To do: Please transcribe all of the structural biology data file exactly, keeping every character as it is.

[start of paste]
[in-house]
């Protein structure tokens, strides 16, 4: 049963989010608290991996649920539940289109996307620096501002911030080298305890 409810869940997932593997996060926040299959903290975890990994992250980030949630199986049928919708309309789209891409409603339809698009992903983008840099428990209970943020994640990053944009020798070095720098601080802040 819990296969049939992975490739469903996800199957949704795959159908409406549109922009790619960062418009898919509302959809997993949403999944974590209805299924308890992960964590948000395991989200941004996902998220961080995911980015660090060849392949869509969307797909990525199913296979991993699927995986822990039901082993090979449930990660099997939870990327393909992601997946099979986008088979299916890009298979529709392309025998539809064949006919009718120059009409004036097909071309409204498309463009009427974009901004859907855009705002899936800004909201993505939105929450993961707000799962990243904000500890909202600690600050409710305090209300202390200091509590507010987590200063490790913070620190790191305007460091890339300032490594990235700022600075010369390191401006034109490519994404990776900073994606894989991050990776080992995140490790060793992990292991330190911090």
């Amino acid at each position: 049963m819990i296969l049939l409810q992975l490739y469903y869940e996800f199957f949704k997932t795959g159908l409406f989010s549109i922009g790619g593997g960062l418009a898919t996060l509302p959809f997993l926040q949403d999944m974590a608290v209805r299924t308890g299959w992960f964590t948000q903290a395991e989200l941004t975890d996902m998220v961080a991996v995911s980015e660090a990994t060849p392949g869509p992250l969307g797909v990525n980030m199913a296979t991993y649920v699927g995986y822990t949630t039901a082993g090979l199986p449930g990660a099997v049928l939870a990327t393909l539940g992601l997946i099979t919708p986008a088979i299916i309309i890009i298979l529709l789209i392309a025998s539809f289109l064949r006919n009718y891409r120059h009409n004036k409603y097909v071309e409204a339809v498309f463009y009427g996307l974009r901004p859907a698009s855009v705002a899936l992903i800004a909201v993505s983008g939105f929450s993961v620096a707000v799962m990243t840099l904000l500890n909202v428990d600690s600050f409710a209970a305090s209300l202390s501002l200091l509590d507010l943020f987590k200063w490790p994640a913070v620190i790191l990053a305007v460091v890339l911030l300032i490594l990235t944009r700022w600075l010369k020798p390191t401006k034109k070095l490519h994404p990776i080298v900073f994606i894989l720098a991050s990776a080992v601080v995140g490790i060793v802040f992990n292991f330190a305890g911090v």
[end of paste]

[in-house]
């Protein structure tokens, strides 16, 4: 049963989010608290991996649920539940289109996307620096501002911030080298305890 409810869940997932593997996060926040299959903290975890990994992250980030949630199986049928919708309309789209891409409603339809698009992903983008840099428990209970943020994640990053944009020798070095720098601080802040 819990296969049939992975490739469903996800199957949704795959159908409406549109922009790619960062418009898919509302959809997993949403999944974590209805299924308890992960964590948000395991989200941004996902998220961080995911980015660090060849392949869509969307797909990525199913296979991993699927995986822990039901082993090979449930990660099997939870990327393909992601997946099979986008088979299916890009298979529709392309025998539809064949006919009718120059009409004036097909071309409204498309463009009427974009901004859907855009705002899936800004909201993505939105929450993961707000799962990243904000500890909202600690600050409710305090209300202390200091509590507010987590200063490790913070620190790191305007460091890339300032490594990235700022600075010369390191401006034109490519994404990776900073994606894989991050990776080992995140490790060793992990292991330190911090």
């Amino acid at each position: 049963m819990i296969l049939l409810q992975l490739y469903y869940e996800f199957f949704k997932t795959g159908l409406f989010s549109i922009g790619g593997g960062l418009a898919t996060l509302p959809f997993l926040q949403d999944m974590a608290v209805r299924t308890g299959w992960f964590t948000q903290a395991e989200l941004t975890d996902m998220v961080a991996v995911s980015e660090a990994t060849p392949g869509p992250l969307g797909v990525n980030m199913a296979t991993y649920v699927g995986y822990t949630t039901a082993g090979l199986p449930g990660a099997v049928l939870a990327t393909l539940g992601l997946i099979t919708p986008a088979i299916i309309i890009i298979l529709l789209i392309a025998s539809f289109l064949r006919n009718y891409r120059h009409n004036k409603y097909v071309e409204a339809v498309f463009y009427g996307l974009r901004p859907a698009s855009v705002a899936l992903i800004a909201v993505s983008g939105f929450s993961v620096a707000v799962m990243t840099l904000l500890n909202v428990d600690s600050f409710a209970a305090s209300l202390s501002l200091l509590d507010l943020f987590k200063w490790p994640a913070v620190i790191l990053a305007v460091v890339l911030l300032i490594l990235t944009r700022w600075l010369k020798p390191t401006k034109k070095l490519h994404p990776i080298v900073f994606i894989l720098a991050s990776a080992v601080v995140g490790i060793v802040f992990n292991f330190a305890g911090v």